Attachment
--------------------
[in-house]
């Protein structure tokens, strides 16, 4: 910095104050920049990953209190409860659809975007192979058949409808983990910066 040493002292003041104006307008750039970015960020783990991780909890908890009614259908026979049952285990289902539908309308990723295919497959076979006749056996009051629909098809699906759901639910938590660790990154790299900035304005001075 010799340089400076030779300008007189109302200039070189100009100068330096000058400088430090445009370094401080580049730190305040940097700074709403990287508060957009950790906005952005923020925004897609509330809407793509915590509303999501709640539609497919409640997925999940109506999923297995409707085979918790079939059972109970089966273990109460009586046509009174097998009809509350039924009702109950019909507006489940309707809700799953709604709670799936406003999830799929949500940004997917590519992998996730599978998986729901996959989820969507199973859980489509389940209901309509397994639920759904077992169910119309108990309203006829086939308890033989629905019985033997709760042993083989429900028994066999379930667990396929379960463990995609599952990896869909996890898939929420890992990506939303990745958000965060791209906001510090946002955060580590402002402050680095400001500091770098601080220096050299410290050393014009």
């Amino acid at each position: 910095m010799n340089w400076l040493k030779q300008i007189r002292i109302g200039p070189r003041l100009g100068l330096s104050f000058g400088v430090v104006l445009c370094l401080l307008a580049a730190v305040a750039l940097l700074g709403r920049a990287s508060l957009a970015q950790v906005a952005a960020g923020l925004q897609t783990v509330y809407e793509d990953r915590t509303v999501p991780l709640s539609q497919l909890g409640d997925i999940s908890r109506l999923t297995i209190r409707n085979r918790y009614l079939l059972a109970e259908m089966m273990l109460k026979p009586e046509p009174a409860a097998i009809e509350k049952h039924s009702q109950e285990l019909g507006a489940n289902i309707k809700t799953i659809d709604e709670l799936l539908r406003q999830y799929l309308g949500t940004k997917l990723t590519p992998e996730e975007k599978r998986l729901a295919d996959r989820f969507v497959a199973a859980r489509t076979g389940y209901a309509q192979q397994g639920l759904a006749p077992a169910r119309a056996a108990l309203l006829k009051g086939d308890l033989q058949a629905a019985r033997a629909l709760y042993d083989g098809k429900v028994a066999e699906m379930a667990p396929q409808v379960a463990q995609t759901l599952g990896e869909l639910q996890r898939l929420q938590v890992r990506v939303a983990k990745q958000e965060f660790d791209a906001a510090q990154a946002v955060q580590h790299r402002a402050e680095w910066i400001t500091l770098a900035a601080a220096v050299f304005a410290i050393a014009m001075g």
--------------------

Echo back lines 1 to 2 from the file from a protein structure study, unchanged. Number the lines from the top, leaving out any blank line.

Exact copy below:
[in-house]
């Protein structure tokens, strides 16, 4: 910095104050920049990953209190409860659809975007192979058949409808983990910066 040493002292003041104006307008750039970015960020783990991780909890908890009614259908026979049952285990289902539908309308990723295919497959076979006749056996009051629909098809699906759901639910938590660790990154790299900035304005001075 010799340089400076030779300008007189109302200039070189100009100068330096000058400088430090445009370094401080580049730190305040940097700074709403990287508060957009950790906005952005923020925004897609509330809407793509915590509303999501709640539609497919409640997925999940109506999923297995409707085979918790079939059972109970089966273990109460009586046509009174097998009809509350039924009702109950019909507006489940309707809700799953709604709670799936406003999830799929949500940004997917590519992998996730599978998986729901996959989820969507199973859980489509389940209901309509397994639920759904077992169910119309108990309203006829086939308890033989629905019985033997709760042993083989429900028994066999379930667990396929379960463990995609599952990896869909996890898939929420890992990506939303990745958000965060791209906001510090946002955060580590402002402050680095400001500091770098601080220096050299410290050393014009």